Earlier this year, the outgoing cabinet decided, under the banner of Project Beethoven, to invest billions in the Eindhoven region to retain the major chip companies there. In the National Technology Strategy of outgoing Minister Adriaansens of Economic Affairs and Climate, semiconductor technology is cited as one of the ten strategic technologies prioritised by the government. Is that not enough? 

Eyck: ‘While it's crucial to listen to and support the major players, the challenges won't magically vanish for the smaller players in the ecosystem. The majority of these three hundred companies are small − over sixty per cent have a turnover of less than ten million euros. They don't simply have access to the minister. Moreover, the trickle-down effect is also limited.’

Prioritise energy and space

Pattheeuws was taken aback by what he heard in the numerous conversations conducted by PwC for the publication: ‘When entrepreneurs express doubts about their ability and willingness to participate in the next wave of growth, something is seriously amiss.’ He identifies the two main challenges where governments can offer direct assistance: energy and space. ‘If this sector is considered strategic, these companies should be given priority access to the energy grid. And when it comes to physical space, negotiations with municipalities and provinces often drag on. It doesn’t always come down to reluctance, but if a municipality promises space for a company's expansion on a new industrial estate in two years, then it's simply too slow. Strategic sector? Ensure a long-term vision, proactively create space and prioritise grid access, especially for smaller enterprises.’

Semiconductor industry not prepared for growth

How certain is it that a new wave of growth is imminent for this sector? Eyck points out that the end market for chips is evolving faster than overall economic growth. ‘Chips are the foundation of the digitalisation of our lives, the oil of the twenty-first century. Solar panels, artificial intelligence, electric cars, and Internet of Things applications cannot function without this sector.’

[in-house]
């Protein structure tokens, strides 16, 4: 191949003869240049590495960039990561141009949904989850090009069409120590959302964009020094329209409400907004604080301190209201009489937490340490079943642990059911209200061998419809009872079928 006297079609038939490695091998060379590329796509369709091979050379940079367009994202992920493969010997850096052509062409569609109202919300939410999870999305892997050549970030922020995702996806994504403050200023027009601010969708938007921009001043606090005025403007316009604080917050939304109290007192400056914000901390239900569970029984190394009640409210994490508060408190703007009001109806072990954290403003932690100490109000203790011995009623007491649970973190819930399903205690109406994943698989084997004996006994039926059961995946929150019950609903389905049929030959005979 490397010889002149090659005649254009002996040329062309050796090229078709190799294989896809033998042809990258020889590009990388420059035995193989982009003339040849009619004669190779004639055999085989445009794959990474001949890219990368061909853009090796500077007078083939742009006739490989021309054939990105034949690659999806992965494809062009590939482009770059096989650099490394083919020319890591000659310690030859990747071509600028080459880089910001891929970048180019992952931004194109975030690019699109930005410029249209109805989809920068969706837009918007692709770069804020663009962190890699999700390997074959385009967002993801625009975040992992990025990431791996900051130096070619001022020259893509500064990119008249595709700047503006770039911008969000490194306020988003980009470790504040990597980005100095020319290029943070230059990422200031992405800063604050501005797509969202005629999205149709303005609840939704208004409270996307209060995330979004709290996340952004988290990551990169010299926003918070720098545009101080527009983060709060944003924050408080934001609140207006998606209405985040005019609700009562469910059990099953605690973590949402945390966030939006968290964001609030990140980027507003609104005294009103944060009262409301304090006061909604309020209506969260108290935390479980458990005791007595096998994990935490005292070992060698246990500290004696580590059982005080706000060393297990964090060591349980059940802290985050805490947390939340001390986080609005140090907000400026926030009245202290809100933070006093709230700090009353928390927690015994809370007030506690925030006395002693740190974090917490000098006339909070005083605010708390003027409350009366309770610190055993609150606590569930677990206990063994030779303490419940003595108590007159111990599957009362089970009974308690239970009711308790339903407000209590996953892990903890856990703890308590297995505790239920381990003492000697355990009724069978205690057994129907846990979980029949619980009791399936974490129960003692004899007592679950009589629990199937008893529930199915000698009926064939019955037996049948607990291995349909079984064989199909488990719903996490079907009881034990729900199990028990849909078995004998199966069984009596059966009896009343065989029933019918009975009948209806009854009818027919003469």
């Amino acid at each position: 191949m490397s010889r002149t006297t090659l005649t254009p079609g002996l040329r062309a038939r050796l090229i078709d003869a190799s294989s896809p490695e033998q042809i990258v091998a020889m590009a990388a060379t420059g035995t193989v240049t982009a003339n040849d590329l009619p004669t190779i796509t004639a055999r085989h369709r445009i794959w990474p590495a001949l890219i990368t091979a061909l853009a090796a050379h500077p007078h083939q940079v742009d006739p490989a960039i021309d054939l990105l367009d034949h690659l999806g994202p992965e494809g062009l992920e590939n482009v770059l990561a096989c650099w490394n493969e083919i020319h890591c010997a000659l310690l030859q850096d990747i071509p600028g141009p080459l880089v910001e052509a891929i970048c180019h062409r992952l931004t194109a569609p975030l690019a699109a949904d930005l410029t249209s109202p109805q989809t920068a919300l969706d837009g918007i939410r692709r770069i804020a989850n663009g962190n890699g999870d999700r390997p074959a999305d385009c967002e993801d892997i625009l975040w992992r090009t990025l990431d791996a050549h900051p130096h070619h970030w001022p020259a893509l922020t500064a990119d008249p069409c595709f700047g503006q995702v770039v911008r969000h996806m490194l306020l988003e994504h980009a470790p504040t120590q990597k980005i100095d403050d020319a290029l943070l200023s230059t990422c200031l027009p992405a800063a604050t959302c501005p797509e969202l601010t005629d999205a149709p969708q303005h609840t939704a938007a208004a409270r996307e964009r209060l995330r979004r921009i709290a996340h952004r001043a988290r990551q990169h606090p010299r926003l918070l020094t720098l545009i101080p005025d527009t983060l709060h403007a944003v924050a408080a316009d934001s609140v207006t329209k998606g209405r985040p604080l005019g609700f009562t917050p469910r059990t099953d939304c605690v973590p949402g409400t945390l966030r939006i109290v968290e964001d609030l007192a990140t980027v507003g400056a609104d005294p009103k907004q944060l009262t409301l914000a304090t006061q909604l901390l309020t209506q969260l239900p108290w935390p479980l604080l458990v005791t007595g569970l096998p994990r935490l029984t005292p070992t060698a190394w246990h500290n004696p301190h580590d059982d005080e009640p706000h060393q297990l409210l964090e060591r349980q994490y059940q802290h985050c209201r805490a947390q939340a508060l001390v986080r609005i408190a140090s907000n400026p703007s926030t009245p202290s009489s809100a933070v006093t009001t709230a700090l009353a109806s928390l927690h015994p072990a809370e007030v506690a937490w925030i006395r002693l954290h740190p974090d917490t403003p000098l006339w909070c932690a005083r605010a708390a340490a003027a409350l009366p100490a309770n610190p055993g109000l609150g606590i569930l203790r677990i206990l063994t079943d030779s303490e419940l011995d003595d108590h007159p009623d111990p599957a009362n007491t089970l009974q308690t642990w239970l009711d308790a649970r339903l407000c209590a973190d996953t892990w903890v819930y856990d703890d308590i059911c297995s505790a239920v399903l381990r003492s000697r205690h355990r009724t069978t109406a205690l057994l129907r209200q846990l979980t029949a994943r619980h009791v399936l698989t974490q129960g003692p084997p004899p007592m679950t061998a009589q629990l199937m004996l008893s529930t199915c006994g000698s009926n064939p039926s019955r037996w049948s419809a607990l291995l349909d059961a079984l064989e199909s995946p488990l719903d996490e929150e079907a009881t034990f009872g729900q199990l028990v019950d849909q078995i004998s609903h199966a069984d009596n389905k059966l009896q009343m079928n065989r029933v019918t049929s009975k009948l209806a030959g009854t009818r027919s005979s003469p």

Pattheeuws mentions that during the last growth period, 42 per cent of suppliers doubled their turnover in five years. ‘These entrepreneurs have had to stretch themselves to meet demand but couldn't mature sustainably. Hence the doubts about their readiness for another growth period. Many companies are simply not prepared for that yet.’

How semiconductor companies can prepare for growth

What can these companies do themselves to prepare for growth? In the publication 'Semicon in NL’, PwC identifies six areas needing reinforcement. Eyck: ‘Standardisation, for example, to achieve economies of scale. This requires taking a step back and redesigning work processes, especially now while things are relatively calm.  Another area is the utilisation of technology. One might assume that this would be well-established in this high-tech sector, but smaller players still have much to gain. They haven't had the opportunity to set up capacity for data analysis or fully implement automation techniques.’ 

Realising full potential semiconductor industry

Clearly, there is plenty to be done, both for governments and for companies themselves in the semiconductor industry. In the publication ‘Semicon in NL’, PwC outlines even more action points, including those for startups and investors, research institutions and industry associations. ‘For a sector that has grown so rapidly, a call for support may seem unusual,’ concludes Pattheeuws. ‘But the growth of recent years has exposed the limitations of many smaller players. The rich ecosystem of the semiconductor industry is already at risk. Let's work together to ensure the full potential of this remarkable industry is realised.’

Semicon in NL

An overview of the rich ecosystem surrounding semiconductors

Download (PDF of 3.86mb)

Contact us

Steven Pattheeuws

Steven Pattheeuws

Partner Strategy&, PwC Netherlands

Tel: +31 (0)62 279 19 64

Jeroen van Kessel

Jeroen van Kessel

Partner, PwC Netherlands

Tel: +31 (0)62 241 65 81